Ideology and Iconoclasm: The Image in Mid-twentieth- century American Art Criticism

By Jorge Miguel Benitez.

Published by The International Journal of the Image

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Article: Print $US10.00
Article: Electronic $US5.00

The American critic Clement Greenberg promoted abstraction as an essential part of historical progress. His counterpart, Harold Rosenberg, defended abstraction as a legitimate and important means to artistic ends, but one that was not necessarily better than other approaches. These intellectuals clashed in the 1950s over two views of art and the images that still inform the artistic discourse. By 1960, the arrival of pop art seemed to have brought back the image in a significant way. Yet Greenberg’s critical outlook continued to be taught in art schools as a form of high modernist academicism well into the 1980s. Postmodernism appears to have settled the issue in favor of Duchamp-inspired freedom. This paper will analyze the roots of Greenberg’s ideological stance, Rosenberg’s more open-ended outlook, and the effects of the ensuing polemic on the understanding of the image since the days of abstract expressionism.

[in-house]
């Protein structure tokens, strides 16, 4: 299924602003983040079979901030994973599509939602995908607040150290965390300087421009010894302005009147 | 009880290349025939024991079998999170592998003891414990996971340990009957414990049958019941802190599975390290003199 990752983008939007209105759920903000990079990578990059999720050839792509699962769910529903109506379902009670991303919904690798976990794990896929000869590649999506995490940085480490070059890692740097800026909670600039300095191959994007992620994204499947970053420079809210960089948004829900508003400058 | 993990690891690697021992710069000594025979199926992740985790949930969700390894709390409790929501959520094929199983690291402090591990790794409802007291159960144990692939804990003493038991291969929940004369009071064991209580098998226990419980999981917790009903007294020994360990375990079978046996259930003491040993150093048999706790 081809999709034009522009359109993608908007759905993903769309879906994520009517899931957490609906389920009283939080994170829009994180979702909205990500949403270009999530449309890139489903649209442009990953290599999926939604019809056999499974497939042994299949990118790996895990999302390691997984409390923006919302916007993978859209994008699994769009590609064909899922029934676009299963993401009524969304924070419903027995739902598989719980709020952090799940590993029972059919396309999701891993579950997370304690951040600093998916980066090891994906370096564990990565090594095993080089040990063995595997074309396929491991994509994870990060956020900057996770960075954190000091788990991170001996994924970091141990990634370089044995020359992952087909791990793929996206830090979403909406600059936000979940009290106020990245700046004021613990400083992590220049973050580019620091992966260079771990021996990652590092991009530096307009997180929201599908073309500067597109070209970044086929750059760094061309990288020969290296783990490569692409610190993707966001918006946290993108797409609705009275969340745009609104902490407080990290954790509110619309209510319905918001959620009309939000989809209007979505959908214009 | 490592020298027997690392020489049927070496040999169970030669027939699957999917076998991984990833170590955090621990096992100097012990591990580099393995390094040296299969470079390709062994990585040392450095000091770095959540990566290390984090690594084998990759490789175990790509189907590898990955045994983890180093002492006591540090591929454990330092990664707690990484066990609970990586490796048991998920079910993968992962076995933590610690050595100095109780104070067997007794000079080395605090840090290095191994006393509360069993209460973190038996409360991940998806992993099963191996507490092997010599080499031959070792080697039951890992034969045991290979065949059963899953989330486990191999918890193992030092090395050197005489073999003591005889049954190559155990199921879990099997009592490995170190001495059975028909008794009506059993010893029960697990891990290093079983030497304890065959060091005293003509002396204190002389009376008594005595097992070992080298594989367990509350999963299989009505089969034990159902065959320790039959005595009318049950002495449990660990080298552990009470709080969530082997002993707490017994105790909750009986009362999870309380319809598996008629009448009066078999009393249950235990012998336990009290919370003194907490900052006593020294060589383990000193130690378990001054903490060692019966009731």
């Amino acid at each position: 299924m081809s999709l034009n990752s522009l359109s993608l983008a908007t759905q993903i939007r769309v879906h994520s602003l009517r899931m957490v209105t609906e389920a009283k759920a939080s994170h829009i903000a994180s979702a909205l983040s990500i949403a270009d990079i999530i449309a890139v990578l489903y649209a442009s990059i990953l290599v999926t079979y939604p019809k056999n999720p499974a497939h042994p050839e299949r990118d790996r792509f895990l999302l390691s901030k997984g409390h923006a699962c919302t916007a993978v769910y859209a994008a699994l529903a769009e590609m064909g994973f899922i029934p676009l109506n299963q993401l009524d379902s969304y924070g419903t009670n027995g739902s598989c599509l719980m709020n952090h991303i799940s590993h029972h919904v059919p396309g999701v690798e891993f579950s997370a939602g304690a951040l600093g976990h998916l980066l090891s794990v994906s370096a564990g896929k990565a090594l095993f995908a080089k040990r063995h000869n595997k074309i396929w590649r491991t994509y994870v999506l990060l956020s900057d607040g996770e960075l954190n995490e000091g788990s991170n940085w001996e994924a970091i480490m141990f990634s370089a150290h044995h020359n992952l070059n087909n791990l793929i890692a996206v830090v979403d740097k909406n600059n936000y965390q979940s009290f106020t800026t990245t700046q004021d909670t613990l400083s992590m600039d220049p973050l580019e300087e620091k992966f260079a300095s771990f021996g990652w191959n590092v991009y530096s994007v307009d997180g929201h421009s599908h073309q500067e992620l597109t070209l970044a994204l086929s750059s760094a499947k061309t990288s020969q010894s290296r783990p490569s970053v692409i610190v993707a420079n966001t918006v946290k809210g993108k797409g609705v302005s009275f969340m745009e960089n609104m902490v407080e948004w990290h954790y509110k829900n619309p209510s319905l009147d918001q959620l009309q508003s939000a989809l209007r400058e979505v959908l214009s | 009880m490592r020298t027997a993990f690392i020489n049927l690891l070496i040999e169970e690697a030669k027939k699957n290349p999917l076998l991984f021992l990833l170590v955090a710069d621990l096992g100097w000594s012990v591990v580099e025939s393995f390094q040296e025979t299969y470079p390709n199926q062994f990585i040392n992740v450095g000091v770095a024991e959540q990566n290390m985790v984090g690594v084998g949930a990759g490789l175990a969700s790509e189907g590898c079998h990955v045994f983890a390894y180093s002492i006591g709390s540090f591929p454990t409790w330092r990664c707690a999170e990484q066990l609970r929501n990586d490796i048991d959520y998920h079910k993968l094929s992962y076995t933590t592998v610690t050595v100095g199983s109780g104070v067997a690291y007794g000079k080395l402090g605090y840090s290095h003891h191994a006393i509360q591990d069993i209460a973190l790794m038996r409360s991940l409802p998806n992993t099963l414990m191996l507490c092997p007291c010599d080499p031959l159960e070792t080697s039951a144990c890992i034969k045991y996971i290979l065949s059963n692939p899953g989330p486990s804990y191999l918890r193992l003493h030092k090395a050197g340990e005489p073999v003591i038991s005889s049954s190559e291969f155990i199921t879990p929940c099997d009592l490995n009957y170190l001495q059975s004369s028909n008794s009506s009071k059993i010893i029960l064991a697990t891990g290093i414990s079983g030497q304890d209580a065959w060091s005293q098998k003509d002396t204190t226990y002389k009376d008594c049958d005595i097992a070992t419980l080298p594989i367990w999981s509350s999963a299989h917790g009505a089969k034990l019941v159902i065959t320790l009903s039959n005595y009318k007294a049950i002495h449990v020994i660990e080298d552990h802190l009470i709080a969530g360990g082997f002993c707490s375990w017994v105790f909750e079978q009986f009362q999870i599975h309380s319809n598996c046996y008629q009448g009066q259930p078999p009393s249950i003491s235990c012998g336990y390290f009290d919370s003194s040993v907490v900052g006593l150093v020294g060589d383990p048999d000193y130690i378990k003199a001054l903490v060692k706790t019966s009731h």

Keywords: Abstraction, Puritanism, Marxism, Iconoclasm, Ideology, Criticism, Aesthetics, Duchamp, Greenberg, Rosenberg

The International Journal of the Image, Volume 2, Issue 1, pp.37-46. Article: Print (Spiral Bound). Article: Electronic (PDF File; 748.625KB).

Jorge Miguel Benitez

Assistant Professor, Department of Communication Arts, Virginia Commonwealth University, Richmond, Virginia, USA

Jorge Benitez holds a Master of Fine Arts degree in painting from Virginia Commonwealth University where he currently teaches drawing, art theory, and the history of visual communications. His theoretical interests derive from an earlier career in advertising, as well as his fluency in French and Spanish. He developed an interest in the conflict between words and images in the 1990s when Americans began to describe their national divisions as a “culture war”. He currently participates in regional and international exhibitions, and his work is represented in corporate collections and the Virginia Museum of Fine Arts.